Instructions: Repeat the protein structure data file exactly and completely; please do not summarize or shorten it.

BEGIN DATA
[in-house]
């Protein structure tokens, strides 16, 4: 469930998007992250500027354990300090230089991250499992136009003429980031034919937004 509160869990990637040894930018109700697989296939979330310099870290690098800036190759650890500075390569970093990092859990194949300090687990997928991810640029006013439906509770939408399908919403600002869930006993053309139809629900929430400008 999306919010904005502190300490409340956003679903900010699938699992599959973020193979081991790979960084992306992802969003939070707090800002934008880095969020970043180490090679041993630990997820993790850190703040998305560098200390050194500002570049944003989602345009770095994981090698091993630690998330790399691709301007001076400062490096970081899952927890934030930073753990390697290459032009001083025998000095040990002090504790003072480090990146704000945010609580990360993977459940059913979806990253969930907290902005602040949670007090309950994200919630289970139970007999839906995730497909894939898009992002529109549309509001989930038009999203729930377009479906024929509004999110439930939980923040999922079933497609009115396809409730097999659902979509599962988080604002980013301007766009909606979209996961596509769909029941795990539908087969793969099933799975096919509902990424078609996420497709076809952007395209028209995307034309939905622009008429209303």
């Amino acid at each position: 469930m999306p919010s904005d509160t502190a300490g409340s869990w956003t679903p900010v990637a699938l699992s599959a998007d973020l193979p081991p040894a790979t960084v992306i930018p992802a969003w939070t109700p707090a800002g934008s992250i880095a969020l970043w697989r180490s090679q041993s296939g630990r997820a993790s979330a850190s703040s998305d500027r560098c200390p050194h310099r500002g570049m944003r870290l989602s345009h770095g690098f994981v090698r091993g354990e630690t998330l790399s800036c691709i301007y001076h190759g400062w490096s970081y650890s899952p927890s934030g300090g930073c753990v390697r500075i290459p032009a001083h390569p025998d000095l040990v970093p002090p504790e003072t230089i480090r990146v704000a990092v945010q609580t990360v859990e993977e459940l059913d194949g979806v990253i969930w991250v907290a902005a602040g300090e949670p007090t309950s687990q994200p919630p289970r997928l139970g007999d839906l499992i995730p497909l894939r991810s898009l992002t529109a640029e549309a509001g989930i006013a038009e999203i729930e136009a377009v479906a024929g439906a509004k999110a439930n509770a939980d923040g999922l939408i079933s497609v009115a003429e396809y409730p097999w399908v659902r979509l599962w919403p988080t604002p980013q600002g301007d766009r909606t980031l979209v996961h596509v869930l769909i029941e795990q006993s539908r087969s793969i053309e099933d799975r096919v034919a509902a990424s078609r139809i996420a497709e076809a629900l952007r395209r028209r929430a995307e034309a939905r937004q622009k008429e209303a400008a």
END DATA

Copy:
[in-house]
């Protein structure tokens, strides 16, 4: 469930998007992250500027354990300090230089991250499992136009003429980031034919937004 509160869990990637040894930018109700697989296939979330310099870290690098800036190759650890500075390569970093990092859990194949300090687990997928991810640029006013439906509770939408399908919403600002869930006993053309139809629900929430400008 999306919010904005502190300490409340956003679903900010699938699992599959973020193979081991790979960084992306992802969003939070707090800002934008880095969020970043180490090679041993630990997820993790850190703040998305560098200390050194500002570049944003989602345009770095994981090698091993630690998330790399691709301007001076400062490096970081899952927890934030930073753990390697290459032009001083025998000095040990002090504790003072480090990146704000945010609580990360993977459940059913979806990253969930907290902005602040949670007090309950994200919630289970139970007999839906995730497909894939898009992002529109549309509001989930038009999203729930377009479906024929509004999110439930939980923040999922079933497609009115396809409730097999659902979509599962988080604002980013301007766009909606979209996961596509769909029941795990539908087969793969099933799975096919509902990424078609996420497709076809952007395209028209995307034309939905622009008429209303």
């Amino acid at each position: 469930m999306p919010s904005d509160t502190a300490g409340s869990w956003t679903p900010v990637a699938l699992s599959a998007d973020l193979p081991p040894a790979t960084v992306i930018p992802a969003w939070t109700p707090a800002g934008s992250i880095a969020l970043w697989r180490s090679q041993s296939g630990r997820a993790s979330a850190s703040s998305d500027r560098c200390p050194h310099r500002g570049m944003r870290l989602s345009h770095g690098f994981v090698r091993g354990e630690t998330l790399s800036c691709i301007y001076h190759g400062w490096s970081y650890s899952p927890s934030g300090g930073c753990v390697r500075i290459p032009a001083h390569p025998d000095l040990v970093p002090p504790e003072t230089i480090r990146v704000a990092v945010q609580t990360v859990e993977e459940l059913d194949g979806v990253i969930w991250v907290a902005a602040g300090e949670p007090t309950s687990q994200p919630p289970r997928l139970g007999d839906l499992i995730p497909l894939r991810s898009l992002t529109a640029e549309a509001g989930i006013a038009e999203i729930e136009a377009v479906a024929g439906a509004k999110a439930n509770a939980d923040g999922l939408i079933s497609v009115a003429e396809y409730p097999w399908v659902r979509l599962w919403p988080t604002p980013q600002g301007d766009r909606t980031l979209v996961h596509v869930l769909i029941e795990q006993s539908r087969s793969i053309e099933d799975r096919v034919a509902a990424s078609r139809i996420a497709e076809a629900l952007r395209r028209r929430a995307e034309a939905r937004q622009k008429e209303a400008a």